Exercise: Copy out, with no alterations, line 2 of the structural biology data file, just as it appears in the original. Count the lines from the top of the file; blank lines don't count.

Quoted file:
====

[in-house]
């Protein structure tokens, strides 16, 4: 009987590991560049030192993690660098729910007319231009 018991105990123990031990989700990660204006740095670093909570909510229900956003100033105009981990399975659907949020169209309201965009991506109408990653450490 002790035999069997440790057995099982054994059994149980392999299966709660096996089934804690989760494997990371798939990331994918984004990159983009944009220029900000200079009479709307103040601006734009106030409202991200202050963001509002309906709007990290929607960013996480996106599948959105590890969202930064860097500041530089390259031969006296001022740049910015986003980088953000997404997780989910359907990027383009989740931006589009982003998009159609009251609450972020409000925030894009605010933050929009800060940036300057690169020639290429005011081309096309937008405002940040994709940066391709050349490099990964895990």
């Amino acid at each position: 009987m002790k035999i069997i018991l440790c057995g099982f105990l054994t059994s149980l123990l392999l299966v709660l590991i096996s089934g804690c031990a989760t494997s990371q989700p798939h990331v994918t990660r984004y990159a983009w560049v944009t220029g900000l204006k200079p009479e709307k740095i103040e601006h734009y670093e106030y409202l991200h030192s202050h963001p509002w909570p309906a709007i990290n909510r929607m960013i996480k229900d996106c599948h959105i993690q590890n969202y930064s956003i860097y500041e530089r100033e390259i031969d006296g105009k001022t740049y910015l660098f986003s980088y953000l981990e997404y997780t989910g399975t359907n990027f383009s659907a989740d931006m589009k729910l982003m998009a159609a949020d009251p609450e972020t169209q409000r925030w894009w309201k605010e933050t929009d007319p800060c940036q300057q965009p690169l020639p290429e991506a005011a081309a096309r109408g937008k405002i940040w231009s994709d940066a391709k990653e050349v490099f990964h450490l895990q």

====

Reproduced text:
């Protein structure tokens, strides 16, 4: 009987590991560049030192993690660098729910007319231009 018991105990123990031990989700990660204006740095670093909570909510229900956003100033105009981990399975659907949020169209309201965009991506109408990653450490 002790035999069997440790057995099982054994059994149980392999299966709660096996089934804690989760494997990371798939990331994918984004990159983009944009220029900000200079009479709307103040601006734009106030409202991200202050963001509002309906709007990290929607960013996480996106599948959105590890969202930064860097500041530089390259031969006296001022740049910015986003980088953000997404997780989910359907990027383009989740931006589009982003998009159609009251609450972020409000925030894009605010933050929009800060940036300057690169020639290429005011081309096309937008405002940040994709940066391709050349490099990964895990």